The bottom line remains: the present global, interest-based, debt-money system, is dysfunctional and destructive.

The creation of money on the basis of interest-bearing loans is the cause of the growth imperative, and the creation of non-bona-fide money is the cause of inflation.

If we are to achieve a sustainable society and assure the survival of civilization, we must transcend the present money and banking paradigm and reinvent the exchange process.  – t.h.g.

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Lie more about LIBOR—Giethner’s claims “not credible”

Here’s a video from Yahoo! Screen featuring an interview with Neil Barofsky, former Special Inspector General in charge of the TARP bailout and author of a new book, Bailout: An Inside Account of How Washington Abandoned Main Street While Rescuing Wall Street.

In this interview, Barofsky says that Treasury Secretary Tim Geithner’s claims about his LIBOR whistle-blowing are “not credible,” and that the entire regulatory process has become “captured to the interests of the banks.”

Barofsky says that LIBOR was built into the bailout plan, so the fraud means the taxpayers are being repaid less than they should be, and added “I hope we see people in handcuffs.”

Watch it here.

Who buys US bonds when foreign countries and investors won’t?

Answer: The Federal Reserve

Question: Where does the Fed get the money to buy the bonds?

Answer: It creates it.

That’s right, the Fed has no money, but the Congress long ago empowered the Federal Reserve Bank to create money by buying government (and other) securities. This is known as “monetizing the debt,” which amounts to nothing more than “legalized” counterfeiting of dollars, and it has the same results as the injection of any other form of counterfeit money—the dilution of purchasing power of all the dollars already in circulation and the erosion of the value of all dollar-denominated assets.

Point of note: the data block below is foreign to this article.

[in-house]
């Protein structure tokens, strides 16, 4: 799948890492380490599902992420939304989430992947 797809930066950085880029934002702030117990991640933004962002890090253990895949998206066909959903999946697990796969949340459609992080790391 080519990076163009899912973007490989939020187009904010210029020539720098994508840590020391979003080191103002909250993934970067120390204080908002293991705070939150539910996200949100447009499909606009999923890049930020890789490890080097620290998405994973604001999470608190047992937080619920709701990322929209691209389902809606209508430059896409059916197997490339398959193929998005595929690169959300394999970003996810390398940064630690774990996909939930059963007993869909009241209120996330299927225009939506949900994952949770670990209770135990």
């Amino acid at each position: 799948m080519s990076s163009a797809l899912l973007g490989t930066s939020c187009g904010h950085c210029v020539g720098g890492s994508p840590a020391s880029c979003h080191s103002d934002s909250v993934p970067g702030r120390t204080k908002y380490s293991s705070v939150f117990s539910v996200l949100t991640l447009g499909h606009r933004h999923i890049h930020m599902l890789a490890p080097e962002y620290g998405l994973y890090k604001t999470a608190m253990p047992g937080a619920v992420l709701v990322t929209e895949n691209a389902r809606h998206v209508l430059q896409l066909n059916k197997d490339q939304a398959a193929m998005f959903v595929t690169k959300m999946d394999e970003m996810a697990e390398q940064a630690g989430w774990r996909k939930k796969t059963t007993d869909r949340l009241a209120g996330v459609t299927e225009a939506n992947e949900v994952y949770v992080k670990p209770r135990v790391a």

Currency inflation must ultimately result in price inflation as those empty dollars (based on empty promises) work their way through the economy. Further, as those Fed-created dollars get deposited in banks, the banks are able to multiply their lending on the basis of these new “reserves.”

In an opinion article that appeared in the Wall Street Journal last Wednesday, a former Treasury official says that:

“The recently released Federal Reserve Flow of Funds report for all of 2011 reveals that Federal Reserve purchases of Treasury debt mask reduced demand for U.S. sovereign obligations. Last year the Fed purchased a stunning 61% of the total net Treasury issuance, up from negligible amounts prior to the 2008 financial crisis.”

You might consider that to be a stealthy form of “quantitative easing.”

You can find out more about that, along with some pretty good analysis in an article that appears on the Money News website.

Hurrah! Free Money once again a topic of debate in U.S. politics

Once more, Congressman and Presidential candidate, Ron Paul has championed the cause of honesty and freedom, this time by introducing a bill (H.R. 1098) that would promote free competition in currency and end the monopoly control of money and finance by the banking and political elite. Seth Lipsky’s article below tells the story.